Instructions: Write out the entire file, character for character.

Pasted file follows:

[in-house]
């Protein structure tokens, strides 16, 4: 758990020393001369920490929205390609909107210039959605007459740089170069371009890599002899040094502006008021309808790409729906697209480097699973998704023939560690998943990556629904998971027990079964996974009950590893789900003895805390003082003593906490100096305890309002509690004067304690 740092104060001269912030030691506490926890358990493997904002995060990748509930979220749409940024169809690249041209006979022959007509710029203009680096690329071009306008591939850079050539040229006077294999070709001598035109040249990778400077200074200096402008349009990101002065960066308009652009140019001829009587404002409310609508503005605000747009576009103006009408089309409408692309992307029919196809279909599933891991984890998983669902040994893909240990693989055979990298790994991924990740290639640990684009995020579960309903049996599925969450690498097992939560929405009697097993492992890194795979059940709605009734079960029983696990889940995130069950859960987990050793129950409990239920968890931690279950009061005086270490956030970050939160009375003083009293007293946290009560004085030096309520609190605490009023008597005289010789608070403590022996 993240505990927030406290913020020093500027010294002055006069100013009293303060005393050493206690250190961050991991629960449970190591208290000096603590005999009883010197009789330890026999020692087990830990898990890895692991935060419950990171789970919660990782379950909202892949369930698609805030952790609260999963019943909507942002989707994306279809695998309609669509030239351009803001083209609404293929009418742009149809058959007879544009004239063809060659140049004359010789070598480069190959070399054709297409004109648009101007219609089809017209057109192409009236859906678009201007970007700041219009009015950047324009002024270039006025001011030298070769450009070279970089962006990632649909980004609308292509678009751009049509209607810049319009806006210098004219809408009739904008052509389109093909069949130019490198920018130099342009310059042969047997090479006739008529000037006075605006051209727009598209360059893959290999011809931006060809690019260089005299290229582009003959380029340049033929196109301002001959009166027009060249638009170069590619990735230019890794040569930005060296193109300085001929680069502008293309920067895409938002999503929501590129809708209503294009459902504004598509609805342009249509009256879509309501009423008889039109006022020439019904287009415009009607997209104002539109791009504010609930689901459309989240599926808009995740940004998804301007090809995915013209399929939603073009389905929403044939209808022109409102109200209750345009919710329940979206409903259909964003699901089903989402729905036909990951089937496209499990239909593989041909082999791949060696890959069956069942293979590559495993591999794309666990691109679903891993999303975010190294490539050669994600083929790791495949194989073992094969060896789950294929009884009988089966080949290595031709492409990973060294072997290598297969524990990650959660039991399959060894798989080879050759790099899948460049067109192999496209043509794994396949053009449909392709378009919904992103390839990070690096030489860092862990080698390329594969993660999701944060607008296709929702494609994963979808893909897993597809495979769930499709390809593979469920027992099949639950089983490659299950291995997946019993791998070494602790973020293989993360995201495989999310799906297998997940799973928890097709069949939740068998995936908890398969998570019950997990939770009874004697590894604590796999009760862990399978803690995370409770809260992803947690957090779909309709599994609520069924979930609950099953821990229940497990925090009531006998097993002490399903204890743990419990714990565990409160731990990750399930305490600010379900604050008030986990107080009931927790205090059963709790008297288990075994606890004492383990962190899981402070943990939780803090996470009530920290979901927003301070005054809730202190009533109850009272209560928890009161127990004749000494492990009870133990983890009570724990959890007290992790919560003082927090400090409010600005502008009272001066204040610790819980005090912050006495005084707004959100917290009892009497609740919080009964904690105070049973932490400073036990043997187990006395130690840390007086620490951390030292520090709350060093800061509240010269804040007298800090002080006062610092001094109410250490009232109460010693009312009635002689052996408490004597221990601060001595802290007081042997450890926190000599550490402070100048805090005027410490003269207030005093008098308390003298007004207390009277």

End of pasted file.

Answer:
[in-house]
């Protein structure tokens, strides 16, 4: 758990020393001369920490929205390609909107210039959605007459740089170069371009890599002899040094502006008021309808790409729906697209480097699973998704023939560690998943990556629904998971027990079964996974009950590893789900003895805390003082003593906490100096305890309002509690004067304690 740092104060001269912030030691506490926890358990493997904002995060990748509930979220749409940024169809690249041209006979022959007509710029203009680096690329071009306008591939850079050539040229006077294999070709001598035109040249990778400077200074200096402008349009990101002065960066308009652009140019001829009587404002409310609508503005605000747009576009103006009408089309409408692309992307029919196809279909599933891991984890998983669902040994893909240990693989055979990298790994991924990740290639640990684009995020579960309903049996599925969450690498097992939560929405009697097993492992890194795979059940709605009734079960029983696990889940995130069950859960987990050793129950409990239920968890931690279950009061005086270490956030970050939160009375003083009293007293946290009560004085030096309520609190605490009023008597005289010789608070403590022996 993240505990927030406290913020020093500027010294002055006069100013009293303060005393050493206690250190961050991991629960449970190591208290000096603590005999009883010197009789330890026999020692087990830990898990890895692991935060419950990171789970919660990782379950909202892949369930698609805030952790609260999963019943909507942002989707994306279809695998309609669509030239351009803001083209609404293929009418742009149809058959007879544009004239063809060659140049004359010789070598480069190959070399054709297409004109648009101007219609089809017209057109192409009236859906678009201007970007700041219009009015950047324009002024270039006025001011030298070769450009070279970089962006990632649909980004609308292509678009751009049509209607810049319009806006210098004219809408009739904008052509389109093909069949130019490198920018130099342009310059042969047997090479006739008529000037006075605006051209727009598209360059893959290999011809931006060809690019260089005299290229582009003959380029340049033929196109301002001959009166027009060249638009170069590619990735230019890794040569930005060296193109300085001929680069502008293309920067895409938002999503929501590129809708209503294009459902504004598509609805342009249509009256879509309501009423008889039109006022020439019904287009415009009607997209104002539109791009504010609930689901459309989240599926808009995740940004998804301007090809995915013209399929939603073009389905929403044939209808022109409102109200209750345009919710329940979206409903259909964003699901089903989402729905036909990951089937496209499990239909593989041909082999791949060696890959069956069942293979590559495993591999794309666990691109679903891993999303975010190294490539050669994600083929790791495949194989073992094969060896789950294929009884009988089966080949290595031709492409990973060294072997290598297969524990990650959660039991399959060894798989080879050759790099899948460049067109192999496209043509794994396949053009449909392709378009919904992103390839990070690096030489860092862990080698390329594969993660999701944060607008296709929702494609994963979808893909897993597809495979769930499709390809593979469920027992099949639950089983490659299950291995997946019993791998070494602790973020293989993360995201495989999310799906297998997940799973928890097709069949939740068998995936908890398969998570019950997990939770009874004697590894604590796999009760862990399978803690995370409770809260992803947690957090779909309709599994609520069924979930609950099953821990229940497990925090009531006998097993002490399903204890743990419990714990565990409160731990990750399930305490600010379900604050008030986990107080009931927790205090059963709790008297288990075994606890004492383990962190899981402070943990939780803090996470009530920290979901927003301070005054809730202190009533109850009272209560928890009161127990004749000494492990009870133990983890009570724990959890007290992790919560003082927090400090409010600005502008009272001066204040610790819980005090912050006495005084707004959100917290009892009497609740919080009964904690105070049973932490400073036990043997187990006395130690840390007086620490951390030292520090709350060093800061509240010269804040007298800090002080006062610092001094109410250490009232109460010693009312009635002689052996408490004597221990601060001595802290007081042997450890926190000599550490402070100048805090005027410490003269207030005093008098308390003298007004207390009277």